The other mountain that is of particular importance for Jews is the Temple Mount, or Mount Zion. (Depending on one’s reading of certain portions of scripture, this could also be the same as Mount Moriah, where Abraham obeyed God’s command to sacrifice his son Isaac.) In ancient Judaism, the Temple was the focal point of all worship and the dwelling place of the very presence of God in the most sacred inner chamber, the Holy of Holies. Only the High Priest could enter this room, and then only once a year on Yom Kippur (the Day of Atonement), and only after going through a series of purification rituals.

With every case we see of God living at the top of a mountain, access is denied to all but the most exceptional of humans. One must ascend into the divine presence both physically and spiritually. To arrive at the summit is to enter heaven itself, where there is no barrier between the human and the divine.

I would argue that there is a third mountain that is important for Jews (as well as Christians), which can sometimes be identified with Mount Zion, but in other cases seems to be more of a metaphor. This is the “Mountain of the Lord” which is frequently spoken of by Old Testament writers. The prophet Isaiah pictured a day when this mountain would take on a whole new level of importance.

Now it will come about that

In the last days

The mountain of the house of the LORD

Will be established as the chief of the mountains,

And will be raised above the hills;

And all the nations will stream to it.

And many peoples will come and say,

‘Come, let us go up to the mountain of the LORD,

To the house of the God of Jacob;

That He may teach us concerning His ways

And that we may walk in His paths.’ – Isaiah 2:2-3a

This is a picture of inclusion, but it also seems to be set in the distant future: “in the last days”. At no point in history has Mount Zion or the Temple that formerly sat upon it served as a strong uniting factor for all nations, nor as a gathering place for all peoples to worship the same God in the same way. In the time of Christ, there were strict rules on which parts of the Temple could be entered by Jews and/or Gentiles. When the Roman rulers of Judea placed their military barracks right next door, it led to tensions on both sides. Ultimately, the Romans destroyed the Temple in 70 A.D./C.E.

An aerial view of the Temple Mount in Jerusalem as it appears today, looking toward the north. Wikipedia photo by Andrew Shiva

An aerial view of the Temple Mount in Jerusalem as it appears today, looking toward the north. Wikipedia photo by Andrew Shiva

The next major structures placed on this hill were neither Jewish nor Christian, but rather Muslim. The Al-Aqsa Mosque and Dome of the Rock now stand on the site where Muslims believe the prophet Muhammad was transported by God in his “Night Journey”, at which point he actually ascended into heaven for a time. (Ascending to God at the top of a mountain: is this sounding familiar?) The location of these sacred Islamic buildings on the Temple Mount has caused considerable consternation for both Jews and Christians over the years, and continues to be the scene of occasional violence spurred mostly by the ongoing Israeli-Palestinian conflict. (Jews typically worship just below at the Western Wall, the last remaining portion of the ancient Temple complex.)

This is not the Mountain of the Lord that Isaiah envisioned. As at every point in human history, we are still striving to climb the mountain, hoping to find divine enlightenment at the top. In some cases, fear keeps us from making the attempt, or maybe it is a sense of awe that makes us hesitate. Perhaps we are not worthy to step where angels tread. It would seem that the search for God can never be a source of harmony, but only the genesis of discord between the peoples of the earth.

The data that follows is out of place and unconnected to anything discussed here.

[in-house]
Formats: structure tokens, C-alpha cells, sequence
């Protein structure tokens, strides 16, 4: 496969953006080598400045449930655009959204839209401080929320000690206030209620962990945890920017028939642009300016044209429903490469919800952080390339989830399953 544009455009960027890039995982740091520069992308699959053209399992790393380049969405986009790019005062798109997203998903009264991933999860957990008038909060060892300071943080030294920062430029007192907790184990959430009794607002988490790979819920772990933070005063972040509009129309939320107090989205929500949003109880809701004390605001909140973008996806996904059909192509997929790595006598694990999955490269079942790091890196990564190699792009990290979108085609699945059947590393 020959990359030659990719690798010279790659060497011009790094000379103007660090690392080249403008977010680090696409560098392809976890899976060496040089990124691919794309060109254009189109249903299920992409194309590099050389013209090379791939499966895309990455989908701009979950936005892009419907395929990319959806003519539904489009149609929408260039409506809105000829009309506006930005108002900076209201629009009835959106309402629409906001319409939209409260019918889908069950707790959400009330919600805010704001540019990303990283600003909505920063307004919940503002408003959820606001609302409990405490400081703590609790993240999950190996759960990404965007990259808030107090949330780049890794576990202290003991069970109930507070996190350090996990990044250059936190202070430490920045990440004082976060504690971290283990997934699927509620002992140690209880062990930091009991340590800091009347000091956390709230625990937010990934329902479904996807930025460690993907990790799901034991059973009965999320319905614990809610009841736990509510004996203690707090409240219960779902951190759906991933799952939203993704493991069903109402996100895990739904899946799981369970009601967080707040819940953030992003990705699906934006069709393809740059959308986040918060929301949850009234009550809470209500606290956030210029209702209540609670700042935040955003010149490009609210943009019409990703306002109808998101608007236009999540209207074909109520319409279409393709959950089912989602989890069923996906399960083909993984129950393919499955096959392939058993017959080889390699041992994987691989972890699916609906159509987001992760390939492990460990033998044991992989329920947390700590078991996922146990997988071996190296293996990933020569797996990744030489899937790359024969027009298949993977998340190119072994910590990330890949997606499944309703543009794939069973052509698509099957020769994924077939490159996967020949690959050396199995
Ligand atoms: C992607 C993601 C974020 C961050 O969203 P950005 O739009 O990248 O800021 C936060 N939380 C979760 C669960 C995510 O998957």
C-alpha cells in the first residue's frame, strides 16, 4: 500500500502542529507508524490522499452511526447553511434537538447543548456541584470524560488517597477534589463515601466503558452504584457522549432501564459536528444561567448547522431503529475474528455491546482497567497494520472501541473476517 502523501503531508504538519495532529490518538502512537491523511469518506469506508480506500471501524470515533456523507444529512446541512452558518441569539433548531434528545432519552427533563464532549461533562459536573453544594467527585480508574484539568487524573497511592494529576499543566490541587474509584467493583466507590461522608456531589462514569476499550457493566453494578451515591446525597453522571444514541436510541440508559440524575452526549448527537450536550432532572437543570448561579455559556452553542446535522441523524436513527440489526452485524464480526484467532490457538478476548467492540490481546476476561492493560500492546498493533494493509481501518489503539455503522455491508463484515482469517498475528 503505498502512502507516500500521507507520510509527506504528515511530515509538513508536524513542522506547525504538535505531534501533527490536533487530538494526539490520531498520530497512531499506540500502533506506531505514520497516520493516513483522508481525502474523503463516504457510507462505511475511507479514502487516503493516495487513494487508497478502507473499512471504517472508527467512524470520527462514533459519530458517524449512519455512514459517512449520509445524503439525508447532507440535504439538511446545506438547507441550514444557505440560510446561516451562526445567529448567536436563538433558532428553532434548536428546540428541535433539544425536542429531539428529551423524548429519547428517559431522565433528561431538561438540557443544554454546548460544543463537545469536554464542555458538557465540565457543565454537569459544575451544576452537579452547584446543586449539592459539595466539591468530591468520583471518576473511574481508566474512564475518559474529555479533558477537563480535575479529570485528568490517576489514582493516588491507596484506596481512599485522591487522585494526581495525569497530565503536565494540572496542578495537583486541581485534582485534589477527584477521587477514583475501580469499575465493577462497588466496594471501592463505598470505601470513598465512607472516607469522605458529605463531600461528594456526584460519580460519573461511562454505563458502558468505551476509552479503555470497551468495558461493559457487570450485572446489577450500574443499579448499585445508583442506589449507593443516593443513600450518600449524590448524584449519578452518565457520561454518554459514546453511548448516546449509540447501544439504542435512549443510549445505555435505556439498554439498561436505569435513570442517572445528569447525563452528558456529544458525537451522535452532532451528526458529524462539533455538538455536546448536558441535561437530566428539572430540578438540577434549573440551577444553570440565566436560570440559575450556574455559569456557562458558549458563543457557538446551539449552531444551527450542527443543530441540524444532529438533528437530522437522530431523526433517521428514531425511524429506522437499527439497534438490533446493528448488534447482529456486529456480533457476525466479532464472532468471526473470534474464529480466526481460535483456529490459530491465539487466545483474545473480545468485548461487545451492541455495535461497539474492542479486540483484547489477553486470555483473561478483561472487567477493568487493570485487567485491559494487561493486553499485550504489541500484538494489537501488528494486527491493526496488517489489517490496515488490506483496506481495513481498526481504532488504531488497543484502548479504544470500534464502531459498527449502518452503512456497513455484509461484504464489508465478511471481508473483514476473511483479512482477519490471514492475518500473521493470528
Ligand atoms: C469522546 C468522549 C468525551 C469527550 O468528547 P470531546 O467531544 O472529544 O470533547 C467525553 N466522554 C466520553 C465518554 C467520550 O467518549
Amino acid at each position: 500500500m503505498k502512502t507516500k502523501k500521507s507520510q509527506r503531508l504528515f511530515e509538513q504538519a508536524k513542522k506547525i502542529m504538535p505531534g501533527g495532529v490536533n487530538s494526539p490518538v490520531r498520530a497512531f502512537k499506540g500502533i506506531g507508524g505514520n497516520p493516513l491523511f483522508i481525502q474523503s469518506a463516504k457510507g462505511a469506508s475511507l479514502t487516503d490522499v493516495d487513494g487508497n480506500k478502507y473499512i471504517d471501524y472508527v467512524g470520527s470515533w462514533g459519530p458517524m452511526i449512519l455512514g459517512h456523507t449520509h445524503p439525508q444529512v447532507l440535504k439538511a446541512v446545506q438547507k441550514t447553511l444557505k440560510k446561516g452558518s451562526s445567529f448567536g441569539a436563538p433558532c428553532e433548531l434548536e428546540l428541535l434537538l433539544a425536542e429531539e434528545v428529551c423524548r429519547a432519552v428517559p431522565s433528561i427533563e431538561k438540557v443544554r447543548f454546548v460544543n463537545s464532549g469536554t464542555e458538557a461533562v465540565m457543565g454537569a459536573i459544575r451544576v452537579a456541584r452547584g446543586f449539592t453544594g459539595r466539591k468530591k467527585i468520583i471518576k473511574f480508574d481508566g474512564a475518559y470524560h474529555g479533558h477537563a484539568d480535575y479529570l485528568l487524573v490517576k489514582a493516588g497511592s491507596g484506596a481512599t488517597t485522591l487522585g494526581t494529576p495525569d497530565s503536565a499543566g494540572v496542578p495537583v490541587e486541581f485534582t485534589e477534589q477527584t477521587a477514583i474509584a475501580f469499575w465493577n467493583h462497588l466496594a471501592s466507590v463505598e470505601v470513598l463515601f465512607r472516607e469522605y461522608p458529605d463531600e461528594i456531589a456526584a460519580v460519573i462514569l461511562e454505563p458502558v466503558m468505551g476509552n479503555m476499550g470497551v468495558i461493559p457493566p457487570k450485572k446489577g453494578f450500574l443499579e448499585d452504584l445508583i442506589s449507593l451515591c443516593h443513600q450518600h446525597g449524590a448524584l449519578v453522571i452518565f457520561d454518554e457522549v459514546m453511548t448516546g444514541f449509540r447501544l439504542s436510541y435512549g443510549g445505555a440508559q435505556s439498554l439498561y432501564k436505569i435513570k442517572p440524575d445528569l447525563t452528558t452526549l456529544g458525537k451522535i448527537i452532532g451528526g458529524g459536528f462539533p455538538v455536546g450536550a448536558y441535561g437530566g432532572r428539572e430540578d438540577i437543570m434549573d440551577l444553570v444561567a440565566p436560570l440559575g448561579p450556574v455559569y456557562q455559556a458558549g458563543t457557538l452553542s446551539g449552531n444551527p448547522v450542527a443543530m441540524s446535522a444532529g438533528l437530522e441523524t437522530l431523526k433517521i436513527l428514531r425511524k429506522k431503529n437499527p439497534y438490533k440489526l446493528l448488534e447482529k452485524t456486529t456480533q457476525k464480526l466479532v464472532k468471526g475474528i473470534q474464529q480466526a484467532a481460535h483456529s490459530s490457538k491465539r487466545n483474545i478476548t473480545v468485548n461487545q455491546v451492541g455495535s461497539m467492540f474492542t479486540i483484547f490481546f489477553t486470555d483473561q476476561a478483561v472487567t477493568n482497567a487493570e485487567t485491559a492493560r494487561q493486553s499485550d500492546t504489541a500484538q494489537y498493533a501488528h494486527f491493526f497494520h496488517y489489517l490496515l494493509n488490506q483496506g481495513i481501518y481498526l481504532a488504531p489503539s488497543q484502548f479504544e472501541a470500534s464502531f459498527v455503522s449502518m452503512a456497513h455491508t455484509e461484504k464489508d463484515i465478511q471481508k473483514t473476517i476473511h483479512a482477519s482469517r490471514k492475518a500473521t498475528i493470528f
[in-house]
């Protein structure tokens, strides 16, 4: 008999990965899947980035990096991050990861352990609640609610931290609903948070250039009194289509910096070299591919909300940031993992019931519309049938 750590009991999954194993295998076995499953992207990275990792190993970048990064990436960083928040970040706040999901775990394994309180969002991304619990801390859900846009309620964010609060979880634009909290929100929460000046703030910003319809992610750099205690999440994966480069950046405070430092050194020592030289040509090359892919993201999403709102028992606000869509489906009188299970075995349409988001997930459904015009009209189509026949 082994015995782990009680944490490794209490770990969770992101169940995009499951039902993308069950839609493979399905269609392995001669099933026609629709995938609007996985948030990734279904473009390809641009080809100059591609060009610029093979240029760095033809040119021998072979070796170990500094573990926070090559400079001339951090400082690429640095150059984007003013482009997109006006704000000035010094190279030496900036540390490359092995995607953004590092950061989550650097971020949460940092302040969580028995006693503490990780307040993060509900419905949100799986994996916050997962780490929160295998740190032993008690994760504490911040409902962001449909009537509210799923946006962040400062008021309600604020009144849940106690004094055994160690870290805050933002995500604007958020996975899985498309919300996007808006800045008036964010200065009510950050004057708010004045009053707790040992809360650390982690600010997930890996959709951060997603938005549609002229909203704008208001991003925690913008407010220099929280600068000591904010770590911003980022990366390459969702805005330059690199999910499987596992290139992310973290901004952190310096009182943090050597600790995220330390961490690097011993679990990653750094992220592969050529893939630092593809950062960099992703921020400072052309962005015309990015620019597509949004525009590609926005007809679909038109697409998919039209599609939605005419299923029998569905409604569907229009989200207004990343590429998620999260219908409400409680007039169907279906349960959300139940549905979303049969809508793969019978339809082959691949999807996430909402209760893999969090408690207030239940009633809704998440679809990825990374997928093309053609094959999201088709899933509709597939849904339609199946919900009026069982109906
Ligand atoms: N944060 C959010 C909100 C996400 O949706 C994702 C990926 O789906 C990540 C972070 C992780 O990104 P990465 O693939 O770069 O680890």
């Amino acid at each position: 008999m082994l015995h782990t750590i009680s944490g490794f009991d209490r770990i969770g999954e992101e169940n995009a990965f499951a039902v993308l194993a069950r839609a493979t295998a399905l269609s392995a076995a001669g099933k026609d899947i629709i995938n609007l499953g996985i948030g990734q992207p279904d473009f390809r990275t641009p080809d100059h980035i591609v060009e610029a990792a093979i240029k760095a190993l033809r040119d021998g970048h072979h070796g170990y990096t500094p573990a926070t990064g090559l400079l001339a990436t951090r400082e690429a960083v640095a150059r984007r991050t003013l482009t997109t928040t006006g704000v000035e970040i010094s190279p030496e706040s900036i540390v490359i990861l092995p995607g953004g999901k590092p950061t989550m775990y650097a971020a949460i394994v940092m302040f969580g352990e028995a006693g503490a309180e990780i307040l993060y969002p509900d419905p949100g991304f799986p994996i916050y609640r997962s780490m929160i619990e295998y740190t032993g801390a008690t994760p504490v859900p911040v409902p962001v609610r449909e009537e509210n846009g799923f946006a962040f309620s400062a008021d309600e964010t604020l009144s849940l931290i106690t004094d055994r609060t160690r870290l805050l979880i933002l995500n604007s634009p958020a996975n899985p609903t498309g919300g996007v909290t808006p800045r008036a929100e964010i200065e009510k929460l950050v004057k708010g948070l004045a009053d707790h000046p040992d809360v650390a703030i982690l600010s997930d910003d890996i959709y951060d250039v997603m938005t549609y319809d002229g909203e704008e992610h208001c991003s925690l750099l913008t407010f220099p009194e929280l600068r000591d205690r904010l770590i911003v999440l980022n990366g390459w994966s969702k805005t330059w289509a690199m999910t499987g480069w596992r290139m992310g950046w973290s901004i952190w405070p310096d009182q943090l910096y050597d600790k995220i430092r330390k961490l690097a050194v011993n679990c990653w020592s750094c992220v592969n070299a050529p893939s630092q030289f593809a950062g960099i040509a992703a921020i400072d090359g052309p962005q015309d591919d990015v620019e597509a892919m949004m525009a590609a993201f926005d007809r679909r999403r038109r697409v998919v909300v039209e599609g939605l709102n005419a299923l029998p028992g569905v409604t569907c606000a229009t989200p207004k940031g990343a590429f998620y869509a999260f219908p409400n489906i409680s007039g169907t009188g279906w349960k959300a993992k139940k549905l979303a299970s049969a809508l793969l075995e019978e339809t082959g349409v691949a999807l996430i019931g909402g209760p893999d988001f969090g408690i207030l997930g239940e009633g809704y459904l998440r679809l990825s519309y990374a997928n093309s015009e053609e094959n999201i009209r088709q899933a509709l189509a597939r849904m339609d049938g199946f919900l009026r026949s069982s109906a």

“Who may ascend into the hill of the Lord? And who may stand in His holy place?” the ancient King David asked in the 24th Psalm. “He who has clean hands and a pure heart, who has not lifted up his soul to falsehood and has not sworn deceitfully.” (Psalm 24:3-4) Last I checked, that category included exactly no one. It seems the hill of the Lord is the ultimate mountain that no one can climb.

Ah, but there is one more hill that is worth mentioning. It lies not at the heart of the holy city of Jerusalem, but outside the walls. Mount Zion may appear to be the gateway to heaven, but this one looks like nothing so much as a skull, a place of death. Yet, it was here that a condemned criminal once climbed with a wooden beam upon his back, leaning on the shoulder of a stranger. Here he suffered in a gruesome manner and here he died. The hill’s name is Golgotha, and no one would have ever thought to climb it to find God.

Yet, it was on this hill and none other that the gate of heaven was truly opened, that the way to God was finally made possible for those with dirty hands. Now this man, who was more than just a man, calls us all to take up our own cross and follow him to the summit. Through what he did there, our hands are now clean, our hearts are pure, our falsehoods replaced by truth, and our insincere oaths replaced by heartfelt words of thanks.

As for the Hill of the Lord, it has not yet been realized, but a most remarkable thing happened on Mount Zion the same day that man was killed. “And behold, the veil of the Temple was torn in two from top to bottom.” (Matthew 27:50a) The veil had separated the Holy of Holies, the forbidden presence of God, from the rest of the Temple. This was a physical symbol of a spiritual truth: the door to God’s presence was now thrown open.

“Let us draw near with confidence to the throne of grace,” the author of Hebrews wrote. (Hebrews 4:16) Maybe the Mother Superior was right after all: climb every mountain!

All biblical quotations are from the New American Standard Bible, copyright The Lockman Foundation.